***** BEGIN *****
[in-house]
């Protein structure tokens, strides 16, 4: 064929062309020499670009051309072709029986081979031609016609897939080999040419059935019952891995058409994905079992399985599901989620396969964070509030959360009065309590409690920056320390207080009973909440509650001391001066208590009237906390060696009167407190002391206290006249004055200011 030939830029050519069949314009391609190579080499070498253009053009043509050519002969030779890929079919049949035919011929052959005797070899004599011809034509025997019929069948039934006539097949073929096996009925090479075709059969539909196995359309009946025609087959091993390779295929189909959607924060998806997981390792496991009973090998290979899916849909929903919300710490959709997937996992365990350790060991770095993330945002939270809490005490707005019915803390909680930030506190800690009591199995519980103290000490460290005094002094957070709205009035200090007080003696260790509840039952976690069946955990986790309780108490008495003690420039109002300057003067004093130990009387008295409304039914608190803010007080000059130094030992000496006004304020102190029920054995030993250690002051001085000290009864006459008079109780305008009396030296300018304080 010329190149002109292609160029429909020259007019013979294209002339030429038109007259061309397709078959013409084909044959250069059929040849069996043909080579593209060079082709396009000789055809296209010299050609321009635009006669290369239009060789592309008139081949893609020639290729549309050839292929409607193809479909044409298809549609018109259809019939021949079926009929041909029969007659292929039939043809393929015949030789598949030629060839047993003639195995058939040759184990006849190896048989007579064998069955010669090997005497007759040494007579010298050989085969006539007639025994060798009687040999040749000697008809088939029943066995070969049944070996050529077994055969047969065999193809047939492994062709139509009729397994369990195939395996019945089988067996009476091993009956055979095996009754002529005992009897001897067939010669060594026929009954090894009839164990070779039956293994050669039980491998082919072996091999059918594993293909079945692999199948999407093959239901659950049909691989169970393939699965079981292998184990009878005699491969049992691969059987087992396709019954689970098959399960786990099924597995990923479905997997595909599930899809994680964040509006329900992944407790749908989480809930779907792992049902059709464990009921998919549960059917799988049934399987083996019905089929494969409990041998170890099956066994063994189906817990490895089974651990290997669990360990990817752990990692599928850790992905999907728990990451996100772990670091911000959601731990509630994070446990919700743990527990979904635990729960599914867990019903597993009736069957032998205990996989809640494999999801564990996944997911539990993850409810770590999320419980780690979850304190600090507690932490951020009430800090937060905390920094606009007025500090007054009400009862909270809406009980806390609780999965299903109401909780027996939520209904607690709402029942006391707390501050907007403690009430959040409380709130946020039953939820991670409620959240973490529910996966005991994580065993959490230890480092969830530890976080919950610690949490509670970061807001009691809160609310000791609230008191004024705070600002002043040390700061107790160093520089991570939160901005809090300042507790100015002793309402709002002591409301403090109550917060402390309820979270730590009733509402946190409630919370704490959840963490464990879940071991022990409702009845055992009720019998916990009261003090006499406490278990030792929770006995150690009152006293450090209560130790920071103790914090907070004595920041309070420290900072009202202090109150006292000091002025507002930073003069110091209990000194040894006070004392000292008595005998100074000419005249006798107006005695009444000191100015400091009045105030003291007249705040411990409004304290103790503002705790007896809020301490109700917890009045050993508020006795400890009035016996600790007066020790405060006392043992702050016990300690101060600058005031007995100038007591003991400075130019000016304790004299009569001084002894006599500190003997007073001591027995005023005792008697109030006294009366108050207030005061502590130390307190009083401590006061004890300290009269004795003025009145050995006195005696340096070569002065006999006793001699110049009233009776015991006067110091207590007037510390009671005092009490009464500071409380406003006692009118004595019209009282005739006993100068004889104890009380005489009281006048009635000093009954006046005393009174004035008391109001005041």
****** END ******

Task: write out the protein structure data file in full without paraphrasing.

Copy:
[in-house]
């Protein structure tokens, strides 16, 4: 064929062309020499670009051309072709029986081979031609016609897939080999040419059935019952891995058409994905079992399985599901989620396969964070509030959360009065309590409690920056320390207080009973909440509650001391001066208590009237906390060696009167407190002391206290006249004055200011 030939830029050519069949314009391609190579080499070498253009053009043509050519002969030779890929079919049949035919011929052959005797070899004599011809034509025997019929069948039934006539097949073929096996009925090479075709059969539909196995359309009946025609087959091993390779295929189909959607924060998806997981390792496991009973090998290979899916849909929903919300710490959709997937996992365990350790060991770095993330945002939270809490005490707005019915803390909680930030506190800690009591199995519980103290000490460290005094002094957070709205009035200090007080003696260790509840039952976690069946955990986790309780108490008495003690420039109002300057003067004093130990009387008295409304039914608190803010007080000059130094030992000496006004304020102190029920054995030993250690002051001085000290009864006459008079109780305008009396030296300018304080 010329190149002109292609160029429909020259007019013979294209002339030429038109007259061309397709078959013409084909044959250069059929040849069996043909080579593209060079082709396009000789055809296209010299050609321009635009006669290369239009060789592309008139081949893609020639290729549309050839292929409607193809479909044409298809549609018109259809019939021949079926009929041909029969007659292929039939043809393929015949030789598949030629060839047993003639195995058939040759184990006849190896048989007579064998069955010669090997005497007759040494007579010298050989085969006539007639025994060798009687040999040749000697008809088939029943066995070969049944070996050529077994055969047969065999193809047939492994062709139509009729397994369990195939395996019945089988067996009476091993009956055979095996009754002529005992009897001897067939010669060594026929009954090894009839164990070779039956293994050669039980491998082919072996091999059918594993293909079945692999199948999407093959239901659950049909691989169970393939699965079981292998184990009878005699491969049992691969059987087992396709019954689970098959399960786990099924597995990923479905997997595909599930899809994680964040509006329900992944407790749908989480809930779907792992049902059709464990009921998919549960059917799988049934399987083996019905089929494969409990041998170890099956066994063994189906817990490895089974651990290997669990360990990817752990990692599928850790992905999907728990990451996100772990670091911000959601731990509630994070446990919700743990527990979904635990729960599914867990019903597993009736069957032998205990996989809640494999999801564990996944997911539990993850409810770590999320419980780690979850304190600090507690932490951020009430800090937060905390920094606009007025500090007054009400009862909270809406009980806390609780999965299903109401909780027996939520209904607690709402029942006391707390501050907007403690009430959040409380709130946020039953939820991670409620959240973490529910996966005991994580065993959490230890480092969830530890976080919950610690949490509670970061807001009691809160609310000791609230008191004024705070600002002043040390700061107790160093520089991570939160901005809090300042507790100015002793309402709002002591409301403090109550917060402390309820979270730590009733509402946190409630919370704490959840963490464990879940071991022990409702009845055992009720019998916990009261003090006499406490278990030792929770006995150690009152006293450090209560130790920071103790914090907070004595920041309070420290900072009202202090109150006292000091002025507002930073003069110091209990000194040894006070004392000292008595005998100074000419005249006798107006005695009444000191100015400091009045105030003291007249705040411990409004304290103790503002705790007896809020301490109700917890009045050993508020006795400890009035016996600790007066020790405060006392043992702050016990300690101060600058005031007995100038007591003991400075130019000016304790004299009569001084002894006599500190003997007073001591027995005023005792008697109030006294009366108050207030005061502590130390307190009083401590006061004890300290009269004795003025009145050995006195005696340096070569002065006999006793001699110049009233009776015991006067110091207590007037510390009671005092009490009464500071409380406003006692009118004595019209009282005739006993100068004889104890009380005489009281006048009635000093009954006046005393009174004035008391109001005041």